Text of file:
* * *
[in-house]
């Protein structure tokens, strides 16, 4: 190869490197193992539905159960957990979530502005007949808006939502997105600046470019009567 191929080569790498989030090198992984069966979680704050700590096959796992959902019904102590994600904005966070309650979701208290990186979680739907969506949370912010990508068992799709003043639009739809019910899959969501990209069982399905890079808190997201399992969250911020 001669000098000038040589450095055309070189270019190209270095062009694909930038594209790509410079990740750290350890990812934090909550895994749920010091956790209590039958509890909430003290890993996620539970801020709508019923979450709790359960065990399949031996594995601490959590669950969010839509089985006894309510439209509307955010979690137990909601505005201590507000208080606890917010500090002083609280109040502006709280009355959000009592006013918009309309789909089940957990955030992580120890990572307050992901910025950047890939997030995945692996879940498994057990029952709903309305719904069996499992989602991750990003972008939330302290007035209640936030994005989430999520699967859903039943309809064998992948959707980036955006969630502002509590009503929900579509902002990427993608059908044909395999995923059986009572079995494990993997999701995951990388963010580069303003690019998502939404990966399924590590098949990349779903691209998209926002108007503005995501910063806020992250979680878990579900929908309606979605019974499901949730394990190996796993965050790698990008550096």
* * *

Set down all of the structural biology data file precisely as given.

[in-house]
């Protein structure tokens, strides 16, 4: 190869490197193992539905159960957990979530502005007949808006939502997105600046470019009567 191929080569790498989030090198992984069966979680704050700590096959796992959902019904102590994600904005966070309650979701208290990186979680739907969506949370912010990508068992799709003043639009739809019910899959969501990209069982399905890079808190997201399992969250911020 001669000098000038040589450095055309070189270019190209270095062009694909930038594209790509410079990740750290350890990812934090909550895994749920010091956790209590039958509890909430003290890993996620539970801020709508019923979450709790359960065990399949031996594995601490959590669950969010839509089985006894309510439209509307955010979690137990909601505005201590507000208080606890917010500090002083609280109040502006709280009355959000009592006013918009309309789909089940957990955030992580120890990572307050992901910025950047890939997030995945692996879940498994057990029952709903309305719904069996499992989602991750990003972008939330302290007035209640936030994005989430999520699967859903039943309809064998992948959707980036955006969630502002509590009503929900579509902002990427993608059908044909395999995923059986009572079995494990993997999701995951990388963010580069303003690019998502939404990966399924590590098949990349779903691209998209926002108007503005995501910063806020992250979680878990579900929908309606979605019974499901949730394990190996796993965050790698990008550096």